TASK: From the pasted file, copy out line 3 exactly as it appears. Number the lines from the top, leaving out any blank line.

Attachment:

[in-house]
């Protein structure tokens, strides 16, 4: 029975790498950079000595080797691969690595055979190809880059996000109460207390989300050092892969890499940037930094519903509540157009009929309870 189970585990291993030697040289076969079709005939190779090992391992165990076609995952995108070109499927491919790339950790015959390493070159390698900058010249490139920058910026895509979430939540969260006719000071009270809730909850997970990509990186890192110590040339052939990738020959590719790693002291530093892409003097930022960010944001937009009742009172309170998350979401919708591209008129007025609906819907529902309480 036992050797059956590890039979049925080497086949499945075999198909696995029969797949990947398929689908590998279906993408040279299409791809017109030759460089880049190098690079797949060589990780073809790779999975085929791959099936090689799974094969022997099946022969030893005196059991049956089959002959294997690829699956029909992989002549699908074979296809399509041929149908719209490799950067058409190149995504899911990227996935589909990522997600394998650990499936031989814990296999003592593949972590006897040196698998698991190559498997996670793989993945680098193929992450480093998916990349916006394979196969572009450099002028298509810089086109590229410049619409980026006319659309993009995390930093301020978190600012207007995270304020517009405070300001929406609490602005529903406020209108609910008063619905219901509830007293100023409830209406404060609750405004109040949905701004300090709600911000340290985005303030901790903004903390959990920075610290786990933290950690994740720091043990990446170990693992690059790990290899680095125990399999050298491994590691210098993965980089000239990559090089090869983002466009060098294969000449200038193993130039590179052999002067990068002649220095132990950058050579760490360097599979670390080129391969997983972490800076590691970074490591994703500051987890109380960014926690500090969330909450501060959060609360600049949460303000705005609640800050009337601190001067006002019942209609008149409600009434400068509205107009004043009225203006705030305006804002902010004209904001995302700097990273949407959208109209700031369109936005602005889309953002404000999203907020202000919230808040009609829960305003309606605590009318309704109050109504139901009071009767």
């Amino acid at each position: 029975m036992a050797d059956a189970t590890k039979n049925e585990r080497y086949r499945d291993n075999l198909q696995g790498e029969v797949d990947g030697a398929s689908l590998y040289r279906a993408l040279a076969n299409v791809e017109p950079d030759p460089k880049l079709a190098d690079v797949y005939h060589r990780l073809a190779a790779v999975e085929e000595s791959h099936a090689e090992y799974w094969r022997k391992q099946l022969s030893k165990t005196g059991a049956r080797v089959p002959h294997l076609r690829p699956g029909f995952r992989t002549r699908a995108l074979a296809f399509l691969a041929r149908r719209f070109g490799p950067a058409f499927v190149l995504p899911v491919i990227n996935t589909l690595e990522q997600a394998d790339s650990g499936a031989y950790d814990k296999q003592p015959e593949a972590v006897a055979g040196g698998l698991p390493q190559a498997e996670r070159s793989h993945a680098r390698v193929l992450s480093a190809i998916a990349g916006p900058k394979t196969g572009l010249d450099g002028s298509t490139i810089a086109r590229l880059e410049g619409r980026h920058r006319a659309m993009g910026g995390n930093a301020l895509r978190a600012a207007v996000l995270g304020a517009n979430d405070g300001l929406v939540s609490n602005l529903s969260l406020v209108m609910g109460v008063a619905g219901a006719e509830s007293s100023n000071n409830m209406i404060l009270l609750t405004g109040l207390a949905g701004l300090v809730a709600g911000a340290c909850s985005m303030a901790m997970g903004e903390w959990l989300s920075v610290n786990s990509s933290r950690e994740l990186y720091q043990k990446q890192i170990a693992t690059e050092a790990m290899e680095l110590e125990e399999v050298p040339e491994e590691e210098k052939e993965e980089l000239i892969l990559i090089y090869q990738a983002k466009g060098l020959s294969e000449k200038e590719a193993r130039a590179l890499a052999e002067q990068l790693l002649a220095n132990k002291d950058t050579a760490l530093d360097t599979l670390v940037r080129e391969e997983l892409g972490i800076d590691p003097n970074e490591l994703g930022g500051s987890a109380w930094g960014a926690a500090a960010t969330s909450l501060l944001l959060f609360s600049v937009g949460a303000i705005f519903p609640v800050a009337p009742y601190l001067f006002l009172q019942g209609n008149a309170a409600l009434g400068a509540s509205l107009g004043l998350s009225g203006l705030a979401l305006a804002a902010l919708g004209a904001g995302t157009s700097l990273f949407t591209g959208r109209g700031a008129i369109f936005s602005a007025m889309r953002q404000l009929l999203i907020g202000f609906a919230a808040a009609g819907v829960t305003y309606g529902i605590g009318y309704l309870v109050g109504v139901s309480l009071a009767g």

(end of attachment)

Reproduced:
């Amino acid at each position: 029975m036992a050797d059956a189970t590890k039979n049925e585990r080497y086949r499945d291993n075999l198909q696995g790498e029969v797949d990947g030697a398929s689908l590998y040289r279906a993408l040279a076969n299409v791809e017109p950079d030759p460089k880049l079709a190098d690079v797949y005939h060589r990780l073809a190779a790779v999975e085929e000595s791959h099936a090689e090992y799974w094969r022997k391992q099946l022969s030893k165990t005196g059991a049956r080797v089959p002959h294997l076609r690829p699956g029909f995952r992989t002549r699908a995108l074979a296809f399509l691969a041929r149908r719209f070109g490799p950067a058409f499927v190149l995504p899911v491919i990227n996935t589909l690595e990522q997600a394998d790339s650990g499936a031989y950790d814990k296999q003592p015959e593949a972590v006897a055979g040196g698998l698991p390493q190559a498997e996670r070159s793989h993945a680098r390698v193929l992450s480093a190809i998916a990349g916006p900058k394979t196969g572009l010249d450099g002028s298509t490139i810089a086109r590229l880059e410049g619409r980026h920058r006319a659309m993009g910026g995390n930093a301020l895509r978190a600012a207007v996000l995270g304020a517009n979430d405070g300001l929406v939540s609490n602005l529903s969260l406020v209108m609910g109460v008063a619905g219901a006719e509830s007293s100023n000071n409830m209406i404060l009270l609750t405004g109040l207390a949905g701004l300090v809730a709600g911000a340290c909850s985005m303030a901790m997970g903004e903390w959990l989300s920075v610290n786990s990509s933290r950690e994740l990186y720091q043990k990446q890192i170990a693992t690059e050092a790990m290899e680095l110590e125990e399999v050298p040339e491994e590691e210098k052939e993965e980089l000239i892969l990559i090089y090869q990738a983002k466009g060098l020959s294969e000449k200038e590719a193993r130039a590179l890499a052999e002067q990068l790693l002649a220095n132990k002291d950058t050579a760490l530093d360097t599979l670390v940037r080129e391969e997983l892409g972490i800076d590691p003097n970074e490591l994703g930022g500051s987890a109380w930094g960014a926690a500090a960010t969330s909450l501060l944001l959060f609360s600049v937009g949460a303000i705005f519903p609640v800050a009337p009742y601190l001067f006002l009172q019942g209609n008149a309170a409600l009434g400068a509540s509205l107009g004043l998350s009225g203006l705030a979401l305006a804002a902010l919708g004209a904001g995302t157009s700097l990273f949407t591209g959208r109209g700031a008129i369109f936005s602005a007025m889309r953002q404000l009929l999203i907020g202000f609906a919230a808040a009609g819907v829960t305003y309606g529902i605590g009318y309704l309870v109050g109504v139901s309480l009071a009767g």